Snowfalls found with very ususual meteorology.

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Starting this list on 23rd February 2017. Nine events added so far (not in any particular order).

1. "SNOW!!:10th August 2003 Snow in a northerly?!?!?!" 

2. "1907: One event - July 8th-9th isolated reports snow Mid-North wind from northerly quarter!!." 

3. "1900 July 3rd: rare meteorology - reports of snow Flinders Ranges before NSW historic July 5th snow-flood."

4. Recollection by Dr Phil Bagust : "May 18th 1981 snowfall - rare meteorology among sasnows.com records!" 

5. Look for the snow event "A report of snow on July 13th 1903 in the northern Flinders including at Wilpena and seen on nearby Mount Aleck" on the page
http://sasnows.com/1903/1903.html 

6. "Saturday 1st August 1908: Rare Mid-North and Flinders Ranges "Monsoon Low" snowfall."
http://sasnows.com/1908very/index.html#1st%20August
"On Saturday 1st August 1908 we saw one of the most unusual snowfall events in South Australia's recorded history. It is by a long stretch the most extensive snowfall I've found yet that wasn't due to a deep and very cold surface to cirrus airstream coming up from the Southern Ocean."

7. "Saturday 25th July 1908 at Hallett and Mount Bryan."
"http://sasnows.com/1908very/index.html#25th%20July"
"...this appears to be a rare example of snow falling in South Australia from an airmass that hasn't come up from the deep Southern Ocean."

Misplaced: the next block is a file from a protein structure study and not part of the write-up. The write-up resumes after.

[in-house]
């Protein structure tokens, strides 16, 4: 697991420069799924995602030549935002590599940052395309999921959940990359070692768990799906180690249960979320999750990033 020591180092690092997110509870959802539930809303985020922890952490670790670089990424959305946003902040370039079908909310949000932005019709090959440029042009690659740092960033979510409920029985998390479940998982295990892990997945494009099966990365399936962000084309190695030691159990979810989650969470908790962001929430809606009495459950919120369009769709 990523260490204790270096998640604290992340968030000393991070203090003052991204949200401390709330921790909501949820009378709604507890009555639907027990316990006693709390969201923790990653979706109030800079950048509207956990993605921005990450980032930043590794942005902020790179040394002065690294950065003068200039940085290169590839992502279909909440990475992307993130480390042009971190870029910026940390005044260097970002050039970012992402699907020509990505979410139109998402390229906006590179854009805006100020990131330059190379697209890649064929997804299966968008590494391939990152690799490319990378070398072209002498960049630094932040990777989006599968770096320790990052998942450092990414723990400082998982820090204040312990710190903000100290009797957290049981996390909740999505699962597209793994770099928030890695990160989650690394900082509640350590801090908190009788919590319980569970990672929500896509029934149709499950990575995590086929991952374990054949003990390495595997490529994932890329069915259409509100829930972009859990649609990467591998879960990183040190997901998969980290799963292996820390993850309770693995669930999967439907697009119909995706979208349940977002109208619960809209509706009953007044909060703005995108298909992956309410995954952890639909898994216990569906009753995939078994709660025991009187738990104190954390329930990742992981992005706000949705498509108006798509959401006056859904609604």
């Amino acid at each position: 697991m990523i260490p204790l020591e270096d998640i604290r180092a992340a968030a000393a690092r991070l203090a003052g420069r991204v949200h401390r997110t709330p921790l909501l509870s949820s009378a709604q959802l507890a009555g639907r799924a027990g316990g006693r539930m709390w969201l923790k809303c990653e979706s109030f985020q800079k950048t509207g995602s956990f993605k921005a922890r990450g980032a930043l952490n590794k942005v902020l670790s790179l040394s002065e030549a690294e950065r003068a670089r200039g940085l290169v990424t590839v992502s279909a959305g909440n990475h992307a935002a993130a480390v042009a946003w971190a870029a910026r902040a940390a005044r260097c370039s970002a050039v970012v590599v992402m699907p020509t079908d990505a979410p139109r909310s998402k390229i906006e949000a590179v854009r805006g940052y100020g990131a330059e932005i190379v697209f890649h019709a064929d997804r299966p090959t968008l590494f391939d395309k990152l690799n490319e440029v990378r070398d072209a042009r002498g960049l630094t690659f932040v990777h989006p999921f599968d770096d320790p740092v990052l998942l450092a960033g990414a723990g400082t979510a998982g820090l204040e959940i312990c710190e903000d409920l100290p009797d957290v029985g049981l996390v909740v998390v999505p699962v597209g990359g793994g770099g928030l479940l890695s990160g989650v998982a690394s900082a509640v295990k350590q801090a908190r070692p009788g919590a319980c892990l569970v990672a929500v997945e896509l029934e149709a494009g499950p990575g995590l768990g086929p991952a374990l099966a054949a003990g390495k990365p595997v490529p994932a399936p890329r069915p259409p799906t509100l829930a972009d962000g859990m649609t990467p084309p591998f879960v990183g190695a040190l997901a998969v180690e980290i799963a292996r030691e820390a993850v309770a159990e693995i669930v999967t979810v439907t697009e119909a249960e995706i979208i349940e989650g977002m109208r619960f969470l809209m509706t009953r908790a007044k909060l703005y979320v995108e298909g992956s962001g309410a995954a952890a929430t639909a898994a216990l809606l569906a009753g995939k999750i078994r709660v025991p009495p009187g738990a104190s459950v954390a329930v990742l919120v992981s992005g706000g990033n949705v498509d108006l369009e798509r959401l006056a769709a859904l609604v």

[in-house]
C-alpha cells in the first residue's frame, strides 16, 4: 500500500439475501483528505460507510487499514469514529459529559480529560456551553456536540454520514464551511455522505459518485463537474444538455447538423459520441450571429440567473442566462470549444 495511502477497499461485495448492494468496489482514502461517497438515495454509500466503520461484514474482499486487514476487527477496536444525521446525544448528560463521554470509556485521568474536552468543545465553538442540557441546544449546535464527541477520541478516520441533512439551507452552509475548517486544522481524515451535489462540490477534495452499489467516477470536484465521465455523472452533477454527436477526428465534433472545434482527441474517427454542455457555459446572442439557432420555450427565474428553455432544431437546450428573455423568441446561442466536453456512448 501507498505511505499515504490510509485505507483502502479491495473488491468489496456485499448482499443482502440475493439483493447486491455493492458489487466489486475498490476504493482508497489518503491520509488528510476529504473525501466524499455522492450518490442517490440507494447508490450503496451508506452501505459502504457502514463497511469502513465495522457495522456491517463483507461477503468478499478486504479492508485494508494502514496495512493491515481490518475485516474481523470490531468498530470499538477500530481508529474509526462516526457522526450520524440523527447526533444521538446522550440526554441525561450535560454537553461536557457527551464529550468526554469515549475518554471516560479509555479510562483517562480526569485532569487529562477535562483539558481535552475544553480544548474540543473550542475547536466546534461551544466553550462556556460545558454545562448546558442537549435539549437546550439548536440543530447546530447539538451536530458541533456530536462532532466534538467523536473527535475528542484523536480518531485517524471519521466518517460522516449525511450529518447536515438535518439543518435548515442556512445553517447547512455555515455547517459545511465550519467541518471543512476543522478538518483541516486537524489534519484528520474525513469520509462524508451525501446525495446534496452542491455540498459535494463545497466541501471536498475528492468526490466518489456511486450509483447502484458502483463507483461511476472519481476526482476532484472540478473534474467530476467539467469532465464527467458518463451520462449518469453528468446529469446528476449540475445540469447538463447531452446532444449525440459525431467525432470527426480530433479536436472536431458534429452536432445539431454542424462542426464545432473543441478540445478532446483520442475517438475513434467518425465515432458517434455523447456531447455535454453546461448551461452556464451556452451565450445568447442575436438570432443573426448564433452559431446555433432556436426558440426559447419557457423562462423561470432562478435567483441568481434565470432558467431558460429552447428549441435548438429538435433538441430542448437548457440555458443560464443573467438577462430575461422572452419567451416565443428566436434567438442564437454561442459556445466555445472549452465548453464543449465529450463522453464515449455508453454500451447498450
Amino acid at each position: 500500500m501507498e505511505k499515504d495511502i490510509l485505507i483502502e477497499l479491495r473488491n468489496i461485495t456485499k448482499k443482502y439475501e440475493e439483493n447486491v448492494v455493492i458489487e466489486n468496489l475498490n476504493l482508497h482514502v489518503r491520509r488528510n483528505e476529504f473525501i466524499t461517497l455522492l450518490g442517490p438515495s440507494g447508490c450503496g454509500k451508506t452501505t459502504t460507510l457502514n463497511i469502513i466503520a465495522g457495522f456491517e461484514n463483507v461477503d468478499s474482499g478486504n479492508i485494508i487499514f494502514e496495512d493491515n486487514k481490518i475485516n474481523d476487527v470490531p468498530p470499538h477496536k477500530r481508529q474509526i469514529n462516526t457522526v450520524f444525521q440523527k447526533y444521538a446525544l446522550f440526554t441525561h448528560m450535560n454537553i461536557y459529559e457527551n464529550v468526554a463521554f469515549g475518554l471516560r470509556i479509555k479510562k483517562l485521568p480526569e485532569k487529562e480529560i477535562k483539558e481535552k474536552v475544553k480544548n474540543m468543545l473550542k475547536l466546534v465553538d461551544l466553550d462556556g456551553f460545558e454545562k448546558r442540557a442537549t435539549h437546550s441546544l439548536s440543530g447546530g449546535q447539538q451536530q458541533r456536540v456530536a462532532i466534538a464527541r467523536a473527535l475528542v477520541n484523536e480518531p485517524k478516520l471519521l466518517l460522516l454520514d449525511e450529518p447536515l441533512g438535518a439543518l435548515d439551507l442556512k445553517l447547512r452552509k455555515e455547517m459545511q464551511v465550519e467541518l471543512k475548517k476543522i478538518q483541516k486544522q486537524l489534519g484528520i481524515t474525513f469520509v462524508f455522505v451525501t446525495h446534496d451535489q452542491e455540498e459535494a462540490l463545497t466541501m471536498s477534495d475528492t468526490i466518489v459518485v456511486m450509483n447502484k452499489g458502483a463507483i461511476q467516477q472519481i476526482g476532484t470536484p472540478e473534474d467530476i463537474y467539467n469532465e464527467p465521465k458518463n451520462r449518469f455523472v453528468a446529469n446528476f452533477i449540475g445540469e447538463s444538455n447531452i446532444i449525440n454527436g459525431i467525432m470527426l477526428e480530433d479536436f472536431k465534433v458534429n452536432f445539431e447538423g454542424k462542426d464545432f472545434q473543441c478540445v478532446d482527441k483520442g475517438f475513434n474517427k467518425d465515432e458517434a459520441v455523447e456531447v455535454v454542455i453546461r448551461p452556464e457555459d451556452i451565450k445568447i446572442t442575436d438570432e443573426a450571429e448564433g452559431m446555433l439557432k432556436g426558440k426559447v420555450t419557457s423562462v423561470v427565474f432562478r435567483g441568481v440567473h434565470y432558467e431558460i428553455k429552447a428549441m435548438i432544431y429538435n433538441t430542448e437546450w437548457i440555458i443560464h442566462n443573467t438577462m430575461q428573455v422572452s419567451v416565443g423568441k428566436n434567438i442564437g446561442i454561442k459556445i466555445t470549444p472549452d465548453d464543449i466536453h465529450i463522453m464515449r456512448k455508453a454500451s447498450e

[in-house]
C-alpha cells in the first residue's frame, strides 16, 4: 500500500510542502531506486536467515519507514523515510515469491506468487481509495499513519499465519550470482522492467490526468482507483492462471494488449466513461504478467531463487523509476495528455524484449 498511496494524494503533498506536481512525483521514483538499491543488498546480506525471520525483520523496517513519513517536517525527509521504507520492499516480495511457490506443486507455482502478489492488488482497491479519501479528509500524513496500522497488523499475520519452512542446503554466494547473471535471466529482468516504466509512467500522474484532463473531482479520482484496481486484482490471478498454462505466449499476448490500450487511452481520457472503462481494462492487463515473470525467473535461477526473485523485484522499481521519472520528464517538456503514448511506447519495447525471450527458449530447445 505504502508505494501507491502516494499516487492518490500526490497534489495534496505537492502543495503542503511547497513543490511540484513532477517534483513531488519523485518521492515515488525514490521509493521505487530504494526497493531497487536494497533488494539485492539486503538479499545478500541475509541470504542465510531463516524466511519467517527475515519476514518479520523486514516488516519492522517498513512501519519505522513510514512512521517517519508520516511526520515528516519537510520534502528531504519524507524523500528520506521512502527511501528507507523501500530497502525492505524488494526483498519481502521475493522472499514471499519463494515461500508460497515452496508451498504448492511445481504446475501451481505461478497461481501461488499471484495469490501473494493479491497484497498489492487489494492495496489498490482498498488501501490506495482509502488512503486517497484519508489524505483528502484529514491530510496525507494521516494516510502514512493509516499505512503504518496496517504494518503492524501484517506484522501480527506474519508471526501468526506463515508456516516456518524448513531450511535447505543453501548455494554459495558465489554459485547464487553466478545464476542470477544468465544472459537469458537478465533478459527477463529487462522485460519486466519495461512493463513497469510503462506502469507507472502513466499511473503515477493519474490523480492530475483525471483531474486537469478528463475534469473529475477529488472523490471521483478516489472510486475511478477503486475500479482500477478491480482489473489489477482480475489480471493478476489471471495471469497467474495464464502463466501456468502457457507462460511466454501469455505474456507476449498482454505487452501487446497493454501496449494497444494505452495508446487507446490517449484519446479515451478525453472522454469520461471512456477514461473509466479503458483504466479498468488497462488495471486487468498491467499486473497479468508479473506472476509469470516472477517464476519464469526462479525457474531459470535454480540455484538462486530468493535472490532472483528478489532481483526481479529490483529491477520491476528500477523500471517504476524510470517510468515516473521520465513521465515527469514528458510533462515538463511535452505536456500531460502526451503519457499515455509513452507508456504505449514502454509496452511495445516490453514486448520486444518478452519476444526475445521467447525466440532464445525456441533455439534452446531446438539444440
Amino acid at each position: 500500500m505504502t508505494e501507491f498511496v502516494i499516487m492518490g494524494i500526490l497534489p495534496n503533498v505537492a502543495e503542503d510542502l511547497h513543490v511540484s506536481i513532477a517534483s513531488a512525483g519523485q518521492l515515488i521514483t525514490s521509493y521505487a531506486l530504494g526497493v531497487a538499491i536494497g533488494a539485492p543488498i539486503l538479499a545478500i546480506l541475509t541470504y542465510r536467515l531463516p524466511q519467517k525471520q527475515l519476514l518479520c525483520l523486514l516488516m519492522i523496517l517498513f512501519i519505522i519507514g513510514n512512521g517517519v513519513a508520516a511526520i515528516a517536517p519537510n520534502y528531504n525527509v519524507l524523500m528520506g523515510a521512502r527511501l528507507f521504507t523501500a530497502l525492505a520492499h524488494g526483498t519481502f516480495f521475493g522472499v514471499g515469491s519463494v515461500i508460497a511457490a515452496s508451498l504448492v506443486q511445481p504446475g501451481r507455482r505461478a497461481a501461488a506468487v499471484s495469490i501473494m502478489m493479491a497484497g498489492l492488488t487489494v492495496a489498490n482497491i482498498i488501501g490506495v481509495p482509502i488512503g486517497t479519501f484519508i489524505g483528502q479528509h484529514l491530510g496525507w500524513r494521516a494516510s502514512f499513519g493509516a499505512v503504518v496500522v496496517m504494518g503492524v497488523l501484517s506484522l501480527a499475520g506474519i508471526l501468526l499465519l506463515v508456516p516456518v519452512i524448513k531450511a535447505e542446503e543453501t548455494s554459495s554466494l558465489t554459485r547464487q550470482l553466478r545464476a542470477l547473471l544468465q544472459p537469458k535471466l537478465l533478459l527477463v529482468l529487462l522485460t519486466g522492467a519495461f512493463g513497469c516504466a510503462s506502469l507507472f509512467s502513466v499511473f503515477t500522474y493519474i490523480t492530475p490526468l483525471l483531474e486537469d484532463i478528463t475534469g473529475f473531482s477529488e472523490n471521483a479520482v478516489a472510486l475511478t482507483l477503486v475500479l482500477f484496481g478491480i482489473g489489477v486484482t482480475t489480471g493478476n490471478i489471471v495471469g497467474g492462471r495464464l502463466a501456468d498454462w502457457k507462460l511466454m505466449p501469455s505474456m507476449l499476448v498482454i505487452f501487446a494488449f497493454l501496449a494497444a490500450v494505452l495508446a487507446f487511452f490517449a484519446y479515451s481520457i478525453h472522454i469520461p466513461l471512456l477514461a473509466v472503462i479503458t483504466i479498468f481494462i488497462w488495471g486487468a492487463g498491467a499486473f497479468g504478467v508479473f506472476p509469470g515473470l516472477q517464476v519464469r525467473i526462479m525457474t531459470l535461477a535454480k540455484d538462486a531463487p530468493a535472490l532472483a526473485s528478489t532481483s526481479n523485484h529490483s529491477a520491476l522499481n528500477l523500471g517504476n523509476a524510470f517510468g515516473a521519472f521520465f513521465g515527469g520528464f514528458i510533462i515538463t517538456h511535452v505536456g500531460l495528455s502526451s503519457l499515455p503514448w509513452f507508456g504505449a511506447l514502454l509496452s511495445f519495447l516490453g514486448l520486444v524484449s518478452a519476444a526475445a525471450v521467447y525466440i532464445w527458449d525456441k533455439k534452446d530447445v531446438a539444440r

8. "1879: widespread snowfall during overnight darkness Wednesday 23rd into Thursday 24th July 1879."
Extensive overnight snowfall, heaviest in Mid-North and Flinders Ranges, also reports from southern Mount Lofty Ranges. Rare wind direction for SA snow - from south-east to east. Another rare feature was that snow on a few of the highest northern range tops persisted for days.
"http://sasnows.com/1879/1879SnowJuly23-24.html"

9. "1880 July 16th-17th: substantial snowfall Mid-North and Flinders Ranges, no reports found of snow in southern Lofties."
I've not been able to determine the causes of this snowfall either from the newspaper reports or from the Charles Todd folios covering the period of this event. The rather scanty evidence I found suggests there may have been a complex and very unusual meteorological situation over South Australia at the time.
"http://sasnows.com/1880/1880July16-17.html"

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